Then, I remembered to look at the note and realized it was a list of all the things the student likes about me, (much more interesting than the complaints I was expecting to read). See, when she was really upset with me last week, an administrator asked her to make this list. She wasn’t asked to share, so I forgot about it, but today she unexpectedly gave it to me anyway.

My favorite entry:

Mrs. M is good at cheering herself up. 

An astute observation, particularly as I sat there using the ocean to indeed cheer myself up, soaking in a few moments of artificially-created tranquility.

This was followed by:

Mrs. M is good at cheering the class up.

So, as easily as I sometimes fall into a funk, at least I’m good at cheering myself (and others) back up. This is probably the best compliment I’ve received in a long time. Thank you dear, bright, sometimes-angry-but-still-forgiving child.

I leave you with 22 crudely-shot seconds of the glorious Oregon Coast in Bandon from this summer. Maybe it will cheer you up too in its quiet simplicity.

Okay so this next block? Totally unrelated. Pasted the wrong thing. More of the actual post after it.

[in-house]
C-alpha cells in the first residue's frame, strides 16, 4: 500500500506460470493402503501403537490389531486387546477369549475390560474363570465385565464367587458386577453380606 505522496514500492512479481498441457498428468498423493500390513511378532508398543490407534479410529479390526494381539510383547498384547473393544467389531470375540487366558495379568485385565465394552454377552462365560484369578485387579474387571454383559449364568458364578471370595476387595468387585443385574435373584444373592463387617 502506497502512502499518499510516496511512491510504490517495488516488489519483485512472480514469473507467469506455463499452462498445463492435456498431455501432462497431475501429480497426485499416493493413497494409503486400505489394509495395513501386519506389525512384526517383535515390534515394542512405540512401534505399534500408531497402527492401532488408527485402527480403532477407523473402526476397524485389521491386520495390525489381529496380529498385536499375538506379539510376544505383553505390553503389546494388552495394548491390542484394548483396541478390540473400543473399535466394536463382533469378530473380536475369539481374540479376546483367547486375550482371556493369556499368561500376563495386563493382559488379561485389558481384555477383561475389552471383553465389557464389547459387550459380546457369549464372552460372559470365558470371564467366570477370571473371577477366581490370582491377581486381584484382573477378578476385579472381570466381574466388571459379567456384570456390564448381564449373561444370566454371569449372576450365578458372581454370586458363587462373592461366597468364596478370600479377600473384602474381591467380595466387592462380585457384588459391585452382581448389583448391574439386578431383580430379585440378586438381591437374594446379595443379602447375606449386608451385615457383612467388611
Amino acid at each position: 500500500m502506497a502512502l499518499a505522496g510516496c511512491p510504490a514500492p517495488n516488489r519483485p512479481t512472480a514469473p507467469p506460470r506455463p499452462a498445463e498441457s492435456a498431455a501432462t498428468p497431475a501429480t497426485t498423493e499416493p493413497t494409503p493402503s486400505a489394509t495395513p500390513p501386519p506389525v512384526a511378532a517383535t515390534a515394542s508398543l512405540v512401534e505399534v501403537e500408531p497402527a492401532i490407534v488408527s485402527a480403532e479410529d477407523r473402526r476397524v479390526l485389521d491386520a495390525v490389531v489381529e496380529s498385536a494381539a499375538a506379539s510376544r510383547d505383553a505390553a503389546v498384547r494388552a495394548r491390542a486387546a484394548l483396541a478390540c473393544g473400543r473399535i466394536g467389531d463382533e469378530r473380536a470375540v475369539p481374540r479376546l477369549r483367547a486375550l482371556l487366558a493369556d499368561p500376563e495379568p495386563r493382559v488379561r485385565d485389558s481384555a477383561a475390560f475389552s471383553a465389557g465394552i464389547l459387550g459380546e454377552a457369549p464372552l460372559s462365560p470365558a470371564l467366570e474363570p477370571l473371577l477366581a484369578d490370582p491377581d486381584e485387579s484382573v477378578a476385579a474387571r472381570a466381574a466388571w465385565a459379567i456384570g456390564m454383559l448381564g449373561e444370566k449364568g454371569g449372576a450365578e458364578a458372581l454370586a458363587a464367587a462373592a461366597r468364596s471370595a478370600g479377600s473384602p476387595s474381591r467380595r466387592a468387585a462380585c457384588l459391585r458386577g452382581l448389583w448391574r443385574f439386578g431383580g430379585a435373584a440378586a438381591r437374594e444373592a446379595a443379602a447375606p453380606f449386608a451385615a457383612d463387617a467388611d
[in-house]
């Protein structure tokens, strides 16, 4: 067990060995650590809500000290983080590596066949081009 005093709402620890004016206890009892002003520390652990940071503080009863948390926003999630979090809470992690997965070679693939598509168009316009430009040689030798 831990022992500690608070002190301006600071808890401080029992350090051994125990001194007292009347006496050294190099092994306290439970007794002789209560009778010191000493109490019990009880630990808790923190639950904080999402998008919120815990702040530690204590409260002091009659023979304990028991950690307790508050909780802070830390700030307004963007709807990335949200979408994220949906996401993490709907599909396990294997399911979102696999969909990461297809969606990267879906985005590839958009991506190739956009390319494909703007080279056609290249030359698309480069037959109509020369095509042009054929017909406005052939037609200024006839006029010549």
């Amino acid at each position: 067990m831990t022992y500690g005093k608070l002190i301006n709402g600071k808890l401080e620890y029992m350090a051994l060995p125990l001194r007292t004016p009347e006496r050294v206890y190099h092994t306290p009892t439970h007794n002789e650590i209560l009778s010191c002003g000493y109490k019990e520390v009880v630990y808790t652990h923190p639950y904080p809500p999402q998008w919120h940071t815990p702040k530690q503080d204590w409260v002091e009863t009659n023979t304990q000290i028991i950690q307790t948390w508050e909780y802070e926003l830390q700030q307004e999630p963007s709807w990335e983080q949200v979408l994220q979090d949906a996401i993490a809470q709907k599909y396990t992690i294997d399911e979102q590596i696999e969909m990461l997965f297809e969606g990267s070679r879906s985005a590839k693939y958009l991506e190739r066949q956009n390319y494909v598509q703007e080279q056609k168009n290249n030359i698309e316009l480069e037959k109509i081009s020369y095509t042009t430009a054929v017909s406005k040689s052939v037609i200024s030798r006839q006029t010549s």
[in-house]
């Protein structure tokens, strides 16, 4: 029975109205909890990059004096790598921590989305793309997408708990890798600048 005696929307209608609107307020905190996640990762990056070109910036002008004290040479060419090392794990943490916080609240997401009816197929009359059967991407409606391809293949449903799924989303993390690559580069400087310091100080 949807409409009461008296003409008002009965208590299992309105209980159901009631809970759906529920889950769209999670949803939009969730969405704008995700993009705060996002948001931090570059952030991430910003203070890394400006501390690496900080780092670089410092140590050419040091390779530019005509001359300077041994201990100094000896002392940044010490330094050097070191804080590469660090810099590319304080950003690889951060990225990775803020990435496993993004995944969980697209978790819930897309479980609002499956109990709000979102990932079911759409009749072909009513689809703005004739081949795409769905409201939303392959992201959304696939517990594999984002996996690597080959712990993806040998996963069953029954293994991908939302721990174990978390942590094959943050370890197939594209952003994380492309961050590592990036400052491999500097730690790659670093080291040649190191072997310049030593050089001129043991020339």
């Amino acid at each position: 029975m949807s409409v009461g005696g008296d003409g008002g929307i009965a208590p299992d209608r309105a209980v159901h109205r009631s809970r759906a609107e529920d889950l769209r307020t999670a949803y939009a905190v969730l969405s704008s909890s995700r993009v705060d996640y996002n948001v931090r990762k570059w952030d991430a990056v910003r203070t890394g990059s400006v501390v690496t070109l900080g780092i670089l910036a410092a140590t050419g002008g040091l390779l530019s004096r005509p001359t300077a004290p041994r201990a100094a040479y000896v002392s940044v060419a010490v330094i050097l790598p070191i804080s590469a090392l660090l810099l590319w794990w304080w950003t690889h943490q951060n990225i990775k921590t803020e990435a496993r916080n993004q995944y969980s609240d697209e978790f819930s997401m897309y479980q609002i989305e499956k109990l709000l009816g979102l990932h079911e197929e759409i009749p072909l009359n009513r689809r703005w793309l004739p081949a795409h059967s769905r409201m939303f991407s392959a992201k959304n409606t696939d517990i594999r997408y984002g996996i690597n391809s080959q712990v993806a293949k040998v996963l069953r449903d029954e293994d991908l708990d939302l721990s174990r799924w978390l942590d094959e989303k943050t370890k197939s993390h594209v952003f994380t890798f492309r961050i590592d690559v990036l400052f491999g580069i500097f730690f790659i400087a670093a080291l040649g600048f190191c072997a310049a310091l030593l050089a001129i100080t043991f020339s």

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Oregon Coast: The Last Hurrah (For Now)

If you’re sick of me on vacation, stop here, save yourself the irritation.  If you want to be inspired to visit the Oregon Coast, read on.  Personally, I’m trying to hang on to every last second.  My summer vacation ends Tuesday, then it’s back to my classroom, school with the kiddos the following week, and a lot less time to write.

This morning, we left Bandon for a different vacation rental just north of Yachats, which thankfully means sun, and lots of it.  We went from foggy and cold to nearly 70 degrees without a cloud in the sky.  The microclimates along the coast always amaze me, although I also realize the weather can vary greatly from day to day.